Corporate India’s transforming risk landscape - are you prepared?
With more focus on driving revenues from less mature markets, companies are facing more complex challenges. They must reinforce their commitment to drive ethical growth for better sustenance. There is a need to understand the complexities of the new-age business environment and appropriately deliver on these important priorities. Companies need to ensure that they are able to assess the risks present in their system, identify potential threats and accordingly safeguard their reputation and business.
Leading practices to ensure ethical path for organizational growth
Compliance risks cannot be effectively addressed without robust oversight by the board. It is essential that the board sets a demanding plan, continues to ask tough questions and actively holds senior management accountable for the results. Boards need to appropriately challenge management regarding the quality and frequency of their risk assessments, particularly around new risks such as cyber-fraud and cybercrime. Board members can push the company to foster better collaboration between legal, compliance and internal audit, and they should request regular updates from management regarding fraud, bribery and corruption risks.
Over the past several years, the term big data has been a major theme for information technology media and increasingly made its way into compliance, internal audit and fraud risk management-related publications. Mining big data using forensic data analytics tools can improve compliance and investigation outcomes and can help management provide useful summary information to the board. For those charged with deterring, detecting and investigating misconduct, mining such data can be a particularly powerful tool to be utilized in their overall compliance and anti-fraud efforts.
Companies should have a response plan in place and clearly defined escalation procedures. These should include whether to respond to a whistle-blower or a cyber-incident, to minimize the damage being done, and would need to include how certain types of incidents should be highlighted to the board within a given timeframe. Furthermore, when deemed necessary, consultation with outside legal counsel, forensic accountants and IT security professionals should be directed.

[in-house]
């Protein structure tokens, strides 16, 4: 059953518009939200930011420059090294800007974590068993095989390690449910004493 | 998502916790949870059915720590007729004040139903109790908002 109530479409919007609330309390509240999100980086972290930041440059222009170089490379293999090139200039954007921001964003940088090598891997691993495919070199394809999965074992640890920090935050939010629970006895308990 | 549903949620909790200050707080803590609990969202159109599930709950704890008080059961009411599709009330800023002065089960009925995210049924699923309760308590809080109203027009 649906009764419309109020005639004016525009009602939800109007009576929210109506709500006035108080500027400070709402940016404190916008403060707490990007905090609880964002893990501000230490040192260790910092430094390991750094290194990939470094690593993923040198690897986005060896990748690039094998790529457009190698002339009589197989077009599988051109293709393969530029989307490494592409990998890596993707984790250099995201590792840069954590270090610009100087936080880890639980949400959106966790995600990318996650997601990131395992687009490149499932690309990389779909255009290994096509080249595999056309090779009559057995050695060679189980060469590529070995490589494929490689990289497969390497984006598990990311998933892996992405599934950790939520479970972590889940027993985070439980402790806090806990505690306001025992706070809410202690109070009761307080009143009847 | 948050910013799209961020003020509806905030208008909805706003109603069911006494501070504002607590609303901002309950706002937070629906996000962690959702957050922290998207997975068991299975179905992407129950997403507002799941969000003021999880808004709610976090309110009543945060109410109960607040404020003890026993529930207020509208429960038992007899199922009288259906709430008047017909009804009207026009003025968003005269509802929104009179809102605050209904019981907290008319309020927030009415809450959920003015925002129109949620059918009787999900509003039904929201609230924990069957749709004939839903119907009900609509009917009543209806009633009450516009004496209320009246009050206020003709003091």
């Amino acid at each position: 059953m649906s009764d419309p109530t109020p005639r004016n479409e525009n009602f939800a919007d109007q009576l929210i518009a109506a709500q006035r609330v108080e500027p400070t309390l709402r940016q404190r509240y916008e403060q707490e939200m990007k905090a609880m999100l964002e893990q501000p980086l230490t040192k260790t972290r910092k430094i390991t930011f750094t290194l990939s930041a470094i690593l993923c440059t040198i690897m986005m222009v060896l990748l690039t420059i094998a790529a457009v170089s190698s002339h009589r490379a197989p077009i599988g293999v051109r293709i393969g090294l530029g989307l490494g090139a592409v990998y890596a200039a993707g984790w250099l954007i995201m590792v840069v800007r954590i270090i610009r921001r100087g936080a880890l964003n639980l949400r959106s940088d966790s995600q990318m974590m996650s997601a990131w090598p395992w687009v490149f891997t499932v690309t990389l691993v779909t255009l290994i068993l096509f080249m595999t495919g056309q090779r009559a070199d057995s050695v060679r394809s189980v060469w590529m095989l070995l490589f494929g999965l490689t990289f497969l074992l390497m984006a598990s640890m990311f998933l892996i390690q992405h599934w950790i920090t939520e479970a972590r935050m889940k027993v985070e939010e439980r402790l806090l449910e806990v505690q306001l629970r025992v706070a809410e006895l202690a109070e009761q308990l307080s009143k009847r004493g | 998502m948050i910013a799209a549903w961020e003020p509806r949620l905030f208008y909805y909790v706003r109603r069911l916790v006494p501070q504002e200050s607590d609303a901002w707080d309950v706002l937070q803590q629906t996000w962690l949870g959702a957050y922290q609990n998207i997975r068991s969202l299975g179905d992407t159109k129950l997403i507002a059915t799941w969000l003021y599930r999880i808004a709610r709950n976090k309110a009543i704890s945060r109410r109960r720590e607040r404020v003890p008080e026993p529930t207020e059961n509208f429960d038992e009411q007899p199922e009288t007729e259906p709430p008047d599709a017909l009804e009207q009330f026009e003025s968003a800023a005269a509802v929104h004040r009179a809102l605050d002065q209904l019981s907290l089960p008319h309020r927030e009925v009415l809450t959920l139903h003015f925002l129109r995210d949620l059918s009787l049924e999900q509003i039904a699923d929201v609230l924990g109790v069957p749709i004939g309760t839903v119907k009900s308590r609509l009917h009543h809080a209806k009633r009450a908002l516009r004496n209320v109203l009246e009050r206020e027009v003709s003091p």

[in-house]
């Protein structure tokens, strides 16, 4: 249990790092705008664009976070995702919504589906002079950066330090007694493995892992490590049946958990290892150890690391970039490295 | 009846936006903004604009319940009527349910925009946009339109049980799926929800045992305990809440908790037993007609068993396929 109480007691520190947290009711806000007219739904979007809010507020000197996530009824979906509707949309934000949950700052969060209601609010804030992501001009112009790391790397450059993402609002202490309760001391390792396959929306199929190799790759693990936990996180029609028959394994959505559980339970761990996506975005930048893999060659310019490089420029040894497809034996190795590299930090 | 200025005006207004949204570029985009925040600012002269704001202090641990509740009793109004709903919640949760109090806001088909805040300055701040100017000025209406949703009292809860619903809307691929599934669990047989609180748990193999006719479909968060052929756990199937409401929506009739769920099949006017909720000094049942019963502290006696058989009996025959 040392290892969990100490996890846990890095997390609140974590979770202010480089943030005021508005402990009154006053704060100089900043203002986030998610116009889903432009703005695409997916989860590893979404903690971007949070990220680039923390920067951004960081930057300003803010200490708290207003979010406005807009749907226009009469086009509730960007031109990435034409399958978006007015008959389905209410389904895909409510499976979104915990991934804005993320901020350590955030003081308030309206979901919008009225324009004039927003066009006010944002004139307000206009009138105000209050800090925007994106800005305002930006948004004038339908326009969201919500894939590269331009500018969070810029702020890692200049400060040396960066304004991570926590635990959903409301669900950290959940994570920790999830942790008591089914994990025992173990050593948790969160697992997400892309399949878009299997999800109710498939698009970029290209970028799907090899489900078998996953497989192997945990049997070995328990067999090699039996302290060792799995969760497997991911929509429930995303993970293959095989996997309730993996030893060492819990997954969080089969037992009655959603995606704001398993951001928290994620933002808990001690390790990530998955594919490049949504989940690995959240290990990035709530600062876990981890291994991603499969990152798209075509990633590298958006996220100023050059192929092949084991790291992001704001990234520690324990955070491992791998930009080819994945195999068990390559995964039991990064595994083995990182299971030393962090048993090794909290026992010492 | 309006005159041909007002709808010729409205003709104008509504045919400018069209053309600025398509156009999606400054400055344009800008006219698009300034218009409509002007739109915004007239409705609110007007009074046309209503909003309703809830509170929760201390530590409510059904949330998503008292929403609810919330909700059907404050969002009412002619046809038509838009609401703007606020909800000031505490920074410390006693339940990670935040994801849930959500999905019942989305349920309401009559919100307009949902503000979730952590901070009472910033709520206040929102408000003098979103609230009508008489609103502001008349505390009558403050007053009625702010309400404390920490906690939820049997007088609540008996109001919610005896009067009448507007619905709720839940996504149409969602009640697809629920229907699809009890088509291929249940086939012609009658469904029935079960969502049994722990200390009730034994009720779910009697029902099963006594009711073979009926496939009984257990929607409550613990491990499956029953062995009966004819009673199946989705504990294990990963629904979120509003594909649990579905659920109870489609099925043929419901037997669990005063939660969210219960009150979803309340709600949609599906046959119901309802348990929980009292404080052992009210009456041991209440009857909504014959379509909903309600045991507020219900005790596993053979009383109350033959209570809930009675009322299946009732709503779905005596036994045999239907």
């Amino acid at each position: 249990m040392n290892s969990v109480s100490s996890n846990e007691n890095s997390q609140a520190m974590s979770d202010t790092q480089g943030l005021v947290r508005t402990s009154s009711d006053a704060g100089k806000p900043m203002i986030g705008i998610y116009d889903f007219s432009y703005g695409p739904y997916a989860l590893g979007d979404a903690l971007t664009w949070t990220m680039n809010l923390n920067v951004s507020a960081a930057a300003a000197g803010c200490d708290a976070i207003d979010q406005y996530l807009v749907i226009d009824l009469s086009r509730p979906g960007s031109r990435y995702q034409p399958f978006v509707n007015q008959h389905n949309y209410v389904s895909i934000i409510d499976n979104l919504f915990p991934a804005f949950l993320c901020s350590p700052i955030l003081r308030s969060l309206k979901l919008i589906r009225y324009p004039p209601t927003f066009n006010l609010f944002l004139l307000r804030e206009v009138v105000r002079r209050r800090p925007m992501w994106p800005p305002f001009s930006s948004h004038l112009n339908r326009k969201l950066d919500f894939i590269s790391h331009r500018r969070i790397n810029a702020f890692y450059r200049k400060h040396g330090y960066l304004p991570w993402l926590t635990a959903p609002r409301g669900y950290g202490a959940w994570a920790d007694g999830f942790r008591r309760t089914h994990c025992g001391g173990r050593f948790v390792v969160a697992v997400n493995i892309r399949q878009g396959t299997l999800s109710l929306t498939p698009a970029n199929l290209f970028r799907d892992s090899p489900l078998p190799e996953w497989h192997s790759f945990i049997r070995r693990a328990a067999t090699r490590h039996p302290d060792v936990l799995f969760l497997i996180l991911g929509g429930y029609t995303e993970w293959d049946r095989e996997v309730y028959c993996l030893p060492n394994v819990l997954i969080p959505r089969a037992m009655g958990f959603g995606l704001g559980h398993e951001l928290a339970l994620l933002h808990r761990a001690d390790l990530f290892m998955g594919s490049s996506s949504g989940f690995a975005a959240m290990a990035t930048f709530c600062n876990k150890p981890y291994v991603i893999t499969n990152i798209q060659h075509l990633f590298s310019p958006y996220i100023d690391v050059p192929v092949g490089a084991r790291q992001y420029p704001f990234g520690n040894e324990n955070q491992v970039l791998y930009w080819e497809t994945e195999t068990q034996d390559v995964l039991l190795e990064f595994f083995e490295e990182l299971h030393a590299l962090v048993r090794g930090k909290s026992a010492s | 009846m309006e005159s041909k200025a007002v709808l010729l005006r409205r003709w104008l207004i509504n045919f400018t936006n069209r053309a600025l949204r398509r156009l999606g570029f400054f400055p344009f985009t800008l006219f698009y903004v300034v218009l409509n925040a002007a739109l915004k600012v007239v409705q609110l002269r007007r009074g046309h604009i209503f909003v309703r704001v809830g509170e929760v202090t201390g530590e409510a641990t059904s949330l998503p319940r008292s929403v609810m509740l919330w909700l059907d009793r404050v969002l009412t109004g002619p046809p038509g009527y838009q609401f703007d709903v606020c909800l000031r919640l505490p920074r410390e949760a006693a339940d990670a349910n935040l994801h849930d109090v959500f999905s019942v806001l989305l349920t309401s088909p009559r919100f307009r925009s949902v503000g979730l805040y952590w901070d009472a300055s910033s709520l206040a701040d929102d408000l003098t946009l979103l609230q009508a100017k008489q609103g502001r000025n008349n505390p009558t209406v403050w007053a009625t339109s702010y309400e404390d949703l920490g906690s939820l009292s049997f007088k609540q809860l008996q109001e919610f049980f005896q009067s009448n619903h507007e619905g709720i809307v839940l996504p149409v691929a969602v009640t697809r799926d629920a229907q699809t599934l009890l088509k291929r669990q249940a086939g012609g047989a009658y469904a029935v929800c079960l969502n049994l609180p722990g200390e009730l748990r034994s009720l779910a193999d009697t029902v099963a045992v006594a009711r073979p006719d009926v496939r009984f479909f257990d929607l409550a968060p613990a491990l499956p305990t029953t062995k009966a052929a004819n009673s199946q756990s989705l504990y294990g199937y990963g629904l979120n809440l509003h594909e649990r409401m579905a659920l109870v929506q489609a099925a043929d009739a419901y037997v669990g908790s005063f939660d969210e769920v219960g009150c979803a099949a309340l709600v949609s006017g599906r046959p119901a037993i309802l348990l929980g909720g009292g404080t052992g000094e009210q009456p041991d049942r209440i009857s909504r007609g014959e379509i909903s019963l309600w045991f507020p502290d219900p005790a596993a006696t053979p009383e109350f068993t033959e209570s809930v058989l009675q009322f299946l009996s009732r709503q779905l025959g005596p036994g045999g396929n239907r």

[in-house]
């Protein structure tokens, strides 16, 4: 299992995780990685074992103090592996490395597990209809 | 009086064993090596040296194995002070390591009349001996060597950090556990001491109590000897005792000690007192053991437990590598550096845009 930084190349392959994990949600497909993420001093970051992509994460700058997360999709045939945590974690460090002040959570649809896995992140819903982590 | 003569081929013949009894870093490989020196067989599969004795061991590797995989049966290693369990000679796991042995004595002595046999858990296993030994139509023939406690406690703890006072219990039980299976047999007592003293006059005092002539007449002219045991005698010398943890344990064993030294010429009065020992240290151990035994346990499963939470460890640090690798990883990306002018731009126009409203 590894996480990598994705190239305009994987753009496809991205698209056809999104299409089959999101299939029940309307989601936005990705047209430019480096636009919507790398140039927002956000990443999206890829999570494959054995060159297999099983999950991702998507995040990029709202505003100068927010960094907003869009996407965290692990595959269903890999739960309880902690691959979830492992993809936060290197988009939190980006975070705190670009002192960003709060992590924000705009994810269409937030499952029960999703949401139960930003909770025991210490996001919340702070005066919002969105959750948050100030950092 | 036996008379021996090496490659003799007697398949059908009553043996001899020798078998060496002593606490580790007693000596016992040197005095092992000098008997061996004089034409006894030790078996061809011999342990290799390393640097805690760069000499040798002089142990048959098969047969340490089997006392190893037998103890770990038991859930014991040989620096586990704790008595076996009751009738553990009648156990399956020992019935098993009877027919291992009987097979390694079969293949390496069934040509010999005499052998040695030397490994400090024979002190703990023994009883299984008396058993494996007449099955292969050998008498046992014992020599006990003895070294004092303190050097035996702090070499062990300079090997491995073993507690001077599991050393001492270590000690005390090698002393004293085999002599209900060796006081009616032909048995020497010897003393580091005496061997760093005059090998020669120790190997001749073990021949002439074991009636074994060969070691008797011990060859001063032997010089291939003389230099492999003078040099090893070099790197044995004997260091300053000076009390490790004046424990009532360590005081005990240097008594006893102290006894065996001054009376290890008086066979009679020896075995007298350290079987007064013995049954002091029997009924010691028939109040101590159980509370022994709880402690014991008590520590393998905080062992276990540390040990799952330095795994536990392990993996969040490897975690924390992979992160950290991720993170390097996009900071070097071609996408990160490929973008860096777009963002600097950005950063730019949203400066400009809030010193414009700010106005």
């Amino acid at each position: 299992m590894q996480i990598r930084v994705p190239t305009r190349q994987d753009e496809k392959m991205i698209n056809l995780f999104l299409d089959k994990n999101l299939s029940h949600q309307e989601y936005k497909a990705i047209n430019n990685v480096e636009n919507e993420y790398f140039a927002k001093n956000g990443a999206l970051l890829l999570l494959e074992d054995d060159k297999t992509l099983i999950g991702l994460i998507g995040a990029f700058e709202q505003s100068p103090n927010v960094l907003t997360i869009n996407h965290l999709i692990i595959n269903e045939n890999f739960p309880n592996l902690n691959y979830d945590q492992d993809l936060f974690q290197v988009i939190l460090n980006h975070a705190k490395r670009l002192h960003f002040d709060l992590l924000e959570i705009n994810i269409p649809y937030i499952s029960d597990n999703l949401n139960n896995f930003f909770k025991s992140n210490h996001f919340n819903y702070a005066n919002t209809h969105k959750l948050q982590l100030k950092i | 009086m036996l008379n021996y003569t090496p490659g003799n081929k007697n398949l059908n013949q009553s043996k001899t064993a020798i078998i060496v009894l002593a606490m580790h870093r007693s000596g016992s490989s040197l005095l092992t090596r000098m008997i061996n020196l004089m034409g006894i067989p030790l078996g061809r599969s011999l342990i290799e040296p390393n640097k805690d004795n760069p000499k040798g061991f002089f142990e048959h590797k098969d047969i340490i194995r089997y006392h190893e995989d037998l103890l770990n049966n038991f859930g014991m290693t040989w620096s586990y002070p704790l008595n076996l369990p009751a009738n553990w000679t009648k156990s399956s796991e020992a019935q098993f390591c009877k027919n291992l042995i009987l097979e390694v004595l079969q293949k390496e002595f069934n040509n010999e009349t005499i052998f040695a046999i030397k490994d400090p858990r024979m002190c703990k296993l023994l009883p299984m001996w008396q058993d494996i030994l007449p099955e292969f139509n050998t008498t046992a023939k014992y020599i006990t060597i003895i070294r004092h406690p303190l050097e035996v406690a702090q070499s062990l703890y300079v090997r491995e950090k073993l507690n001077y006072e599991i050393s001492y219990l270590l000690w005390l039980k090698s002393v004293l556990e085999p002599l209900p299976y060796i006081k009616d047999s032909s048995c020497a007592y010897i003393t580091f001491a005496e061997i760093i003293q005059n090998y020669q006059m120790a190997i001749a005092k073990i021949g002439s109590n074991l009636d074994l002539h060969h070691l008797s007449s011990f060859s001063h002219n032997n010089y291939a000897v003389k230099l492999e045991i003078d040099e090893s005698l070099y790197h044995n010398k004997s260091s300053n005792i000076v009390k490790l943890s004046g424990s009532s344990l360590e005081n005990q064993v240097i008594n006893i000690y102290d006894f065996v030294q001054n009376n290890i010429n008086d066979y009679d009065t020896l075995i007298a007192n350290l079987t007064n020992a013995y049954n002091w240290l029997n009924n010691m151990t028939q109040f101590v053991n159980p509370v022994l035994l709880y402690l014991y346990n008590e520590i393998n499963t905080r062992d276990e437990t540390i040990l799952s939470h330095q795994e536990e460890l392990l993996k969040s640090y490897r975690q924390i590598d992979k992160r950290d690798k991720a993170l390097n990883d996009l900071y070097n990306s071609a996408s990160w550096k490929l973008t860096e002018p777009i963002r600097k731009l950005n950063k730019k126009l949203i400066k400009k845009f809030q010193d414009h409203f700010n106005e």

Specialized due diligence should be the norm either as pre-closure or post-closure. Efforts to mitigate corruption risks posed by agents, consultants, commercial sales representatives and other third parties break down into four separate activities:
- Pre-contract due diligence and acceptance procedures
- Contracting provisions with anti-fraud and anti-bribery representations, warranties and other vendor requirements such as certifications and anti-corruption training
- Special payments review and approval
- Audits of intermediaries
A company needs to categorize its vendors, analyze the risks posed by vendor type and determine if any groups warrant enhanced treatment to mitigate corruption risks. Companies should also develop a policy and specific procedures for anti-corruption due diligence in any contemplated merger, acquisition or joint venture; this would be a safeguard against inheriting liability for past corrupt activities.
The trainings should be customized in the local language and should include a mix of classroom and other online or video components. Participant information should be tracked and business unit leaders — including those in foreign locations — should be evaluated on participation levels. C-suite executives need to lead on training and cannot be exempt from it. Board members too should undergo dedicated trainings for better enablement. Organizations need to invest in developing specific training modules given the profile of the personnel, seniority and risk associated with employees or third party to discharge duties etc.
While the business needs to own the risk, internal audit and compliance play essential roles in both improving standards of business conduct and in keeping the company out of trouble. Companies need to understand the value that these functions bring in and ensure that an adequate amount of resources and budgets are allocated to enable thorough enforcement of policy and procedure.